Property Maintenance & Repairs

Rental Property Maintenance: Your Go-To Guide

| 3 min. read

Unless you’re already a handyman by profession, one of the most intimidating things about becoming a landlord is the regular repair and maintenance a property requires. Whether you’re about to rent for the first time or desperately trying to fill that empty unit on the first floor, this post will help you tighten up your maintenance habits and update your checklists so that your property functions like a well-oiled machine. 

5 Starting Issues: Address Before Signing

When deciding to rent your house or another property you own, the first thing you want to know is that you’re setting the rent fairly. Use these guidelines to make sure you’re getting the most out of your property while a tenant still gets a fair deal. 

Once you’ve set the rent and advertised the property as available, it’s time to get down to brass tacks. Between tenants, there are five key things you’ll want to double-check before signing a new lease. 

#1: Building Codes 

Landlords are responsible for building maintenance and protecting the safety of their tenants. One essential way to do that is to verify that you’re adhering to building codes. These can vary state-to-state, so make sure to check your local guidelines. We’ve included common building codes here to illustrate what you should expect. Building and safety codes typically regulate:

  • Lead-based paint for properties built before 1978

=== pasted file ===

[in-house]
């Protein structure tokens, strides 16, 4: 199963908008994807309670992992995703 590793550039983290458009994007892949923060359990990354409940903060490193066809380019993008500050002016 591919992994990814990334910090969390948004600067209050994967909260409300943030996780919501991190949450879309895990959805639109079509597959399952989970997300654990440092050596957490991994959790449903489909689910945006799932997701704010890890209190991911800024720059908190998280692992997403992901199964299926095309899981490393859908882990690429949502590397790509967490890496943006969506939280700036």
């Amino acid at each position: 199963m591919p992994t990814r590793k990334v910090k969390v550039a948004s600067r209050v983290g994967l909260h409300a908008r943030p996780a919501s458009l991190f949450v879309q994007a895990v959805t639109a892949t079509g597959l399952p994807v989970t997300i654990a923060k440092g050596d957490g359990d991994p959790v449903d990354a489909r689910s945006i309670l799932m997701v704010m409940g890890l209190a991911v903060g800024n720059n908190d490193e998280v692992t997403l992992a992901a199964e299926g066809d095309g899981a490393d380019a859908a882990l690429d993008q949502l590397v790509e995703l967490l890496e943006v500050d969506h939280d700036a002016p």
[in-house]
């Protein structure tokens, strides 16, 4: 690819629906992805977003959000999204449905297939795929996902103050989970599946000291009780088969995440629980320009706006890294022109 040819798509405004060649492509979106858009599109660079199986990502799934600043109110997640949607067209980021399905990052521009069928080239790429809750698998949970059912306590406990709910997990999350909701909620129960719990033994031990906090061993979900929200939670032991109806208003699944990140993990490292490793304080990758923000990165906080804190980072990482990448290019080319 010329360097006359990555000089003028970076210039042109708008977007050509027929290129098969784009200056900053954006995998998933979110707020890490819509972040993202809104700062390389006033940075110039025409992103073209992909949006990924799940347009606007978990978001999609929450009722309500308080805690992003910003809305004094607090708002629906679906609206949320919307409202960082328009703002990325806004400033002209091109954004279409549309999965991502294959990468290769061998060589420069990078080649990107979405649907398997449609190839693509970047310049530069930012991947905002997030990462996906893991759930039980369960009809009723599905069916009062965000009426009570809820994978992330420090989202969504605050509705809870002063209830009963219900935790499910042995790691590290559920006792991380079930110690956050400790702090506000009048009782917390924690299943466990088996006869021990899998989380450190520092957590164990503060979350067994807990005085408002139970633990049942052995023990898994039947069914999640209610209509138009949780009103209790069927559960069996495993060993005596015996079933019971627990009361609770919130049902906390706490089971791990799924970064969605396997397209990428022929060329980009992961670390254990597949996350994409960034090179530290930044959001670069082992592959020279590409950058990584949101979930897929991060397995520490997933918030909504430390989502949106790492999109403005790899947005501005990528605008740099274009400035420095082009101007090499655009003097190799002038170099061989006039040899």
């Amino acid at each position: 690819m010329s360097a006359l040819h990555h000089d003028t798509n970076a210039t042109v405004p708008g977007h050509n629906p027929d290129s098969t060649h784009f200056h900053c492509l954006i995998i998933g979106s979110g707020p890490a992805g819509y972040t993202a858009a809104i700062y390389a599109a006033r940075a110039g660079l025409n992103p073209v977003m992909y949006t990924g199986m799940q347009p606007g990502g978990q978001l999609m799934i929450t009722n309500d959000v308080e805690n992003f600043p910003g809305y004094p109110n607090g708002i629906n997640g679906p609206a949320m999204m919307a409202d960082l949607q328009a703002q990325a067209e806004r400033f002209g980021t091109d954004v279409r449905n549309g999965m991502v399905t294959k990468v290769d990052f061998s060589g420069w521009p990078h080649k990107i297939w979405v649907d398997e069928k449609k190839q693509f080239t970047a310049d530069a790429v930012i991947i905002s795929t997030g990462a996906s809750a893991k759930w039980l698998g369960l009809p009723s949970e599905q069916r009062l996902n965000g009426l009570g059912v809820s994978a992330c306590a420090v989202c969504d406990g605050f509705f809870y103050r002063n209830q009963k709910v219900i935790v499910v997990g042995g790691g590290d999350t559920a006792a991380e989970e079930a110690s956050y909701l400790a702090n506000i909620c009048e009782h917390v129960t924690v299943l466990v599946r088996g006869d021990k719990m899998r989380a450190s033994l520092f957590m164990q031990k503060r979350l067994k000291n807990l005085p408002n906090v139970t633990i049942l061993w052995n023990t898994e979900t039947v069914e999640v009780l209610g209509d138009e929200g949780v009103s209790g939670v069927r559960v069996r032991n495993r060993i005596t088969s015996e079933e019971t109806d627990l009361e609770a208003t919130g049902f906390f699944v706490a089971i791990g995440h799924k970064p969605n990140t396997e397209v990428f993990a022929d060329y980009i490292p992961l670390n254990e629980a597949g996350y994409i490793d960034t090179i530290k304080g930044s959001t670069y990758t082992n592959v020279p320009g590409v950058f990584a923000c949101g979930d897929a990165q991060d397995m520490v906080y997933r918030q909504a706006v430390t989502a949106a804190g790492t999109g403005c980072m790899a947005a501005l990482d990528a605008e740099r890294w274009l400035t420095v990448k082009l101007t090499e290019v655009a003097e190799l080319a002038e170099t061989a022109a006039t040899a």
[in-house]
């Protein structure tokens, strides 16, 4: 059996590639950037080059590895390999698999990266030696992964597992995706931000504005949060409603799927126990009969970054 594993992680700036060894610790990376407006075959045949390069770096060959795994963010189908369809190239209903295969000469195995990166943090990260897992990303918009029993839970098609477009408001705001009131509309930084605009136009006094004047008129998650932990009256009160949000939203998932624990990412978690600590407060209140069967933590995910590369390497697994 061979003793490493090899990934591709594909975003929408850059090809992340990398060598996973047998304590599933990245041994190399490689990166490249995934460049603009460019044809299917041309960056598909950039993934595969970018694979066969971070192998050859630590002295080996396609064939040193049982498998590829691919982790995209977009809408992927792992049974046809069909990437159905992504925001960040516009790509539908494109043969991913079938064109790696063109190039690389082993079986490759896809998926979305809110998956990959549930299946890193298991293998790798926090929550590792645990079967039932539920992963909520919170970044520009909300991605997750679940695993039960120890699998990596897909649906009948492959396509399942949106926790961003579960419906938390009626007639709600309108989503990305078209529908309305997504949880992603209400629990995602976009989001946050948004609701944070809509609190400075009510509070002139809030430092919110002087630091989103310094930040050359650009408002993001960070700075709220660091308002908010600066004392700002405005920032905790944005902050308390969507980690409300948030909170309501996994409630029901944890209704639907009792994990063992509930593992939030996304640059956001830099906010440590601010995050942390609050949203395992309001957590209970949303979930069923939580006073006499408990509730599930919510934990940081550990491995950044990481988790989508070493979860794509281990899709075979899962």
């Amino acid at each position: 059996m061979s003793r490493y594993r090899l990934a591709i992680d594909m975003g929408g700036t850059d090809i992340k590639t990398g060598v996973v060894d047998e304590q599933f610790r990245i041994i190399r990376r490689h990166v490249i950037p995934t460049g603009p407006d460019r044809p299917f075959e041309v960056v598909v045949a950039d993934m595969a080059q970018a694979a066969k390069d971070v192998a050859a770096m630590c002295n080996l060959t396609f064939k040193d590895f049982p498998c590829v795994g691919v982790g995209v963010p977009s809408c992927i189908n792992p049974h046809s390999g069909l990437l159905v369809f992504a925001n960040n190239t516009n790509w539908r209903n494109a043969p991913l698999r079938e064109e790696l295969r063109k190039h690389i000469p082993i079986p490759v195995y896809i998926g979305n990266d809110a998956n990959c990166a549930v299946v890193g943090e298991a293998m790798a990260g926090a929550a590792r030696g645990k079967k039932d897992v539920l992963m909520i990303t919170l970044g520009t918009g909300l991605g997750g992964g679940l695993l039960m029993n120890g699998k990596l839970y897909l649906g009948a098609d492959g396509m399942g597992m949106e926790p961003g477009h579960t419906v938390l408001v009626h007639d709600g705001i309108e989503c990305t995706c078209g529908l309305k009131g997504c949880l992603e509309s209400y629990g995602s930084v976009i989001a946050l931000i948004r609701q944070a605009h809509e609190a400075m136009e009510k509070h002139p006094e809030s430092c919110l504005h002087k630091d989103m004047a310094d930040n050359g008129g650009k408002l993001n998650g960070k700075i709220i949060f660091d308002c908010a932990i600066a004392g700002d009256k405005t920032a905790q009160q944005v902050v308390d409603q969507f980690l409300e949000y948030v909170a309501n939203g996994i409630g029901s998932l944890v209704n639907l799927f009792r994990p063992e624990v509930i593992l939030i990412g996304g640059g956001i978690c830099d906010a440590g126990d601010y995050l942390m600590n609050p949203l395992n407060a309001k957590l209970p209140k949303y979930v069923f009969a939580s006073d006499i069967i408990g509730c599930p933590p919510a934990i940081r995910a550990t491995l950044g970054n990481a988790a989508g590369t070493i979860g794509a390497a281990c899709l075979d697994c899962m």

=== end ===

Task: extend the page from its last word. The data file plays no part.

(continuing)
• Toxic mold (Toxic mold doesn’t have to be a property death sentence)
  • Asbestos
  • Maximum number of people per unit
  • Smoke detectors
  • Carbon monoxide detectors
  • Adequate lighting in common areas
  • Safety guards on windows
  • Use of fire retardant paint
  • Plumbing
  • Electrical wiring
  • The structural integrity of the building

#2: Trash and Sanitation

Before renting your unit, double-check the trash and sanitation schedule. Does it run smoothly and regularly? What will tenants need to do each week with their trash? Including these details in tenant interviews or rental agreements guarantees that communication on sanitation is spick and span from the get-go. 

#3: Utilities

Between tenants, you’ll want to review the utility situation on your property. If you’re covering any utilities as the landlord, make sure to double-check all meters are working correctly and that there aren’t any leaks anywhere along the way. Even a small leak can be costly in the long run. Also, see if your local ordinances include air conditioning as a landlord's responsibility. Finally, you’ll want to make sure fast internet is available in your area. While you’ll rarely cover that expense as a landlord, it’s a necessary utility to provide access to.

#4: Security

Security is a big selling point for many potential tenants. Make sure yours is up to date and fully functional before renting a property. Are all cameras recording as they should? Do doors to common areas lock automatically and close easily? If your building has security that goes above and beyond what’s expected for your neighborhood, you can even include this as part of a property’s advertisement. Security sells!

#5: Common Areas

In multifamily properties, you’ll likely have a few common areas. Are they all clean and ready for new tenant use? Do the washing machines work? Is the gym equipment maintained? Does the pool need a new filter? Between tenants is a great time to check in on the regular maintenance needs. 

General Maintenance Checklist